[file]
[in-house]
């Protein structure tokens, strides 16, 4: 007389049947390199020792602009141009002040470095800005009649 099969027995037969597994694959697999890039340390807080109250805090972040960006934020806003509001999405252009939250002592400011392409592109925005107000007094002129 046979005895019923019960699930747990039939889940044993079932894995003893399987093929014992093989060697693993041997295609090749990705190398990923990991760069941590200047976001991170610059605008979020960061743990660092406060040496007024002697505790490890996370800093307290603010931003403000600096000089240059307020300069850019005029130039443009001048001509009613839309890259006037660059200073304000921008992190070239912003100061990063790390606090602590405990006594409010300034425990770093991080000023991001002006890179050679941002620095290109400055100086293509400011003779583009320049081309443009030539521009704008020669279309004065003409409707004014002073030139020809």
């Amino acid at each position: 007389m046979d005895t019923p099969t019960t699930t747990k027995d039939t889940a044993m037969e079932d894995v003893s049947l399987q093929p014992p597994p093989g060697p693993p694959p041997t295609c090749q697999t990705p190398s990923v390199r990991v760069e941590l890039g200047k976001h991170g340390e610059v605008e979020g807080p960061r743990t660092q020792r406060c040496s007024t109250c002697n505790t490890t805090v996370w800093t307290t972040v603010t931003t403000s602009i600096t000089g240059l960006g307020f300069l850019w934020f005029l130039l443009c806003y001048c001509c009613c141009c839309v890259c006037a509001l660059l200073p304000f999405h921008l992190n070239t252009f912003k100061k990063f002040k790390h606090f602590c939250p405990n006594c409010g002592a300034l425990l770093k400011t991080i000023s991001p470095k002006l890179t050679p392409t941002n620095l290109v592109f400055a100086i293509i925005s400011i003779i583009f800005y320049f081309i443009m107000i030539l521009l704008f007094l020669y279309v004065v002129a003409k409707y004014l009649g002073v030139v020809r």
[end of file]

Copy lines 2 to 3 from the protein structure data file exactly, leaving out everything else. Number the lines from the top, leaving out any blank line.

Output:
């Protein structure tokens, strides 16, 4: 007389049947390199020792602009141009002040470095800005009649 099969027995037969597994694959697999890039340390807080109250805090972040960006934020806003509001999405252009939250002592400011392409592109925005107000007094002129 046979005895019923019960699930747990039939889940044993079932894995003893399987093929014992093989060697693993041997295609090749990705190398990923990991760069941590200047976001991170610059605008979020960061743990660092406060040496007024002697505790490890996370800093307290603010931003403000600096000089240059307020300069850019005029130039443009001048001509009613839309890259006037660059200073304000921008992190070239912003100061990063790390606090602590405990006594409010300034425990770093991080000023991001002006890179050679941002620095290109400055100086293509400011003779583009320049081309443009030539521009704008020669279309004065003409409707004014002073030139020809």
């Amino acid at each position: 007389m046979d005895t019923p099969t019960t699930t747990k027995d039939t889940a044993m037969e079932d894995v003893s049947l399987q093929p014992p597994p093989g060697p693993p694959p041997t295609c090749q697999t990705p190398s990923v390199r990991v760069e941590l890039g200047k976001h991170g340390e610059v605008e979020g807080p960061r743990t660092q020792r406060c040496s007024t109250c002697n505790t490890t805090v996370w800093t307290t972040v603010t931003t403000s602009i600096t000089g240059l960006g307020f300069l850019w934020f005029l130039l443009c806003y001048c001509c009613c141009c839309v890259c006037a509001l660059l200073p304000f999405h921008l992190n070239t252009f912003k100061k990063f002040k790390h606090f602590c939250p405990n006594c409010g002592a300034l425990l770093k400011t991080i000023s991001p470095k002006l890179t050679p392409t941002n620095l290109v592109f400055a100086i293509i925005s400011i003779i583009f800005y320049f081309i443009m107000i030539l521009l704008f007094l020669y279309v004065v002129a003409k409707y004014l009649g002073v030139v020809r």